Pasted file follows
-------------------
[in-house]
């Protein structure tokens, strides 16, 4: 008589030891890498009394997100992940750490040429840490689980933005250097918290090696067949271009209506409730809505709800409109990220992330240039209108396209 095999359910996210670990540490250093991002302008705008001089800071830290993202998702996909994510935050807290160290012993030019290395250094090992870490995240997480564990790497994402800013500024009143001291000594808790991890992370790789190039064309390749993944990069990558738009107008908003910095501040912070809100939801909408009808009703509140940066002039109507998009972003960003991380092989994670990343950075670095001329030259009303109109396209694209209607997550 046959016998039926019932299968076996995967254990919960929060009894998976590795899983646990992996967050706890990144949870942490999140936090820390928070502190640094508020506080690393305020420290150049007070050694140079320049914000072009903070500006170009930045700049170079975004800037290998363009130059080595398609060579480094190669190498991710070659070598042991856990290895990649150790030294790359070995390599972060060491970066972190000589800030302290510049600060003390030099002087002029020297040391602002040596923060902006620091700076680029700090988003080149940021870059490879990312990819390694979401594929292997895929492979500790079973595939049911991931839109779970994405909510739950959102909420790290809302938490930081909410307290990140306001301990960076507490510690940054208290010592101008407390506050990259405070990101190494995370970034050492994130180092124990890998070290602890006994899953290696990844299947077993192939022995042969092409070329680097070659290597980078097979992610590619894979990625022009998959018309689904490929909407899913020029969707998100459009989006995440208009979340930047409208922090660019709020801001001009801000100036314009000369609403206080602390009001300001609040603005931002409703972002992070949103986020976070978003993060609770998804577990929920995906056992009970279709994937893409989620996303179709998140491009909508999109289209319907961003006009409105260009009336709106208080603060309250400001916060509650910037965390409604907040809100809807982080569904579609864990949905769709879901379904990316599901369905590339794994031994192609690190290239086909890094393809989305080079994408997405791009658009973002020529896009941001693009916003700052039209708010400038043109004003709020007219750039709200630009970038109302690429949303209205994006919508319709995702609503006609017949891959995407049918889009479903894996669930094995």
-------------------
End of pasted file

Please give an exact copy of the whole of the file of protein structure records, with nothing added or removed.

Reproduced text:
[in-house]
């Protein structure tokens, strides 16, 4: 008589030891890498009394997100992940750490040429840490689980933005250097918290090696067949271009209506409730809505709800409109990220992330240039209108396209 095999359910996210670990540490250093991002302008705008001089800071830290993202998702996909994510935050807290160290012993030019290395250094090992870490995240997480564990790497994402800013500024009143001291000594808790991890992370790789190039064309390749993944990069990558738009107008908003910095501040912070809100939801909408009808009703509140940066002039109507998009972003960003991380092989994670990343950075670095001329030259009303109109396209694209209607997550 046959016998039926019932299968076996995967254990919960929060009894998976590795899983646990992996967050706890990144949870942490999140936090820390928070502190640094508020506080690393305020420290150049007070050694140079320049914000072009903070500006170009930045700049170079975004800037290998363009130059080595398609060579480094190669190498991710070659070598042991856990290895990649150790030294790359070995390599972060060491970066972190000589800030302290510049600060003390030099002087002029020297040391602002040596923060902006620091700076680029700090988003080149940021870059490879990312990819390694979401594929292997895929492979500790079973595939049911991931839109779970994405909510739950959102909420790290809302938490930081909410307290990140306001301990960076507490510690940054208290010592101008407390506050990259405070990101190494995370970034050492994130180092124990890998070290602890006994899953290696990844299947077993192939022995042969092409070329680097070659290597980078097979992610590619894979990625022009998959018309689904490929909407899913020029969707998100459009989006995440208009979340930047409208922090660019709020801001001009801000100036314009000369609403206080602390009001300001609040603005931002409703972002992070949103986020976070978003993060609770998804577990929920995906056992009970279709994937893409989620996303179709998140491009909508999109289209319907961003006009409105260009009336709106208080603060309250400001916060509650910037965390409604907040809100809807982080569904579609864990949905769709879901379904990316599901369905590339794994031994192609690190290239086909890094393809989305080079994408997405791009658009973002020529896009941001693009916003700052039209708010400038043109004003709020007219750039709200630009970038109302690429949303209205994006919508319709995702609503006609017949891959995407049918889009479903894996669930094995």